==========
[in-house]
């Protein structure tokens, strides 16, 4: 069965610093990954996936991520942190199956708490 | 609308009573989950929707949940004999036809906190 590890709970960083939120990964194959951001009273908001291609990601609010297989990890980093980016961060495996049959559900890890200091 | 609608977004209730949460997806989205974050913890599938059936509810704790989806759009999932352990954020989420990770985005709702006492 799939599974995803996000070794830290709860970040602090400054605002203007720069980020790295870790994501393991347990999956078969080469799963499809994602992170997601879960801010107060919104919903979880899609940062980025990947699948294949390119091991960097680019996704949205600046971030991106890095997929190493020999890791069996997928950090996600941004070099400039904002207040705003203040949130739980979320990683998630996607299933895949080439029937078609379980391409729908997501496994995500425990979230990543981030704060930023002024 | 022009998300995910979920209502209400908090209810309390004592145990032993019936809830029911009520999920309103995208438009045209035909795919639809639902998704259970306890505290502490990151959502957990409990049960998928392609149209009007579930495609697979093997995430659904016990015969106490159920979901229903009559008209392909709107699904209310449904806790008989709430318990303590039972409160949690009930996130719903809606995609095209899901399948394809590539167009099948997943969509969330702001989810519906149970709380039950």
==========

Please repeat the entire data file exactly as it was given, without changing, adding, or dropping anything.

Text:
[in-house]
């Protein structure tokens, strides 16, 4: 069965610093990954996936991520942190199956708490 | 609308009573989950929707949940004999036809906190 590890709970960083939120990964194959951001009273908001291609990601609010297989990890980093980016961060495996049959559900890890200091 | 609608977004209730949460997806989205974050913890599938059936509810704790989806759009999932352990954020989420990770985005709702006492 799939599974995803996000070794830290709860970040602090400054605002203007720069980020790295870790994501393991347990999956078969080469799963499809994602992170997601879960801010107060919104919903979880899609940062980025990947699948294949390119091991960097680019996704949205600046971030991106890095997929190493020999890791069996997928950090996600941004070099400039904002207040705003203040949130739980979320990683998630996607299933895949080439029937078609379980391409729908997501496994995500425990979230990543981030704060930023002024 | 022009998300995910979920209502209400908090209810309390004592145990032993019936809830029911009520999920309103995208438009045209035909795919639809639902998704259970306890505290502490990151959502957990409990049960998928392609149209009007579930495609697979093997995430659904016990015969106490159920979901229903009559008209392909709107699904209310449904806790008989709430318990303590039972409160949690009930996130719903809606995609095209899901399948394809590539167009099948997943969509969330702001989810519906149970709380039950």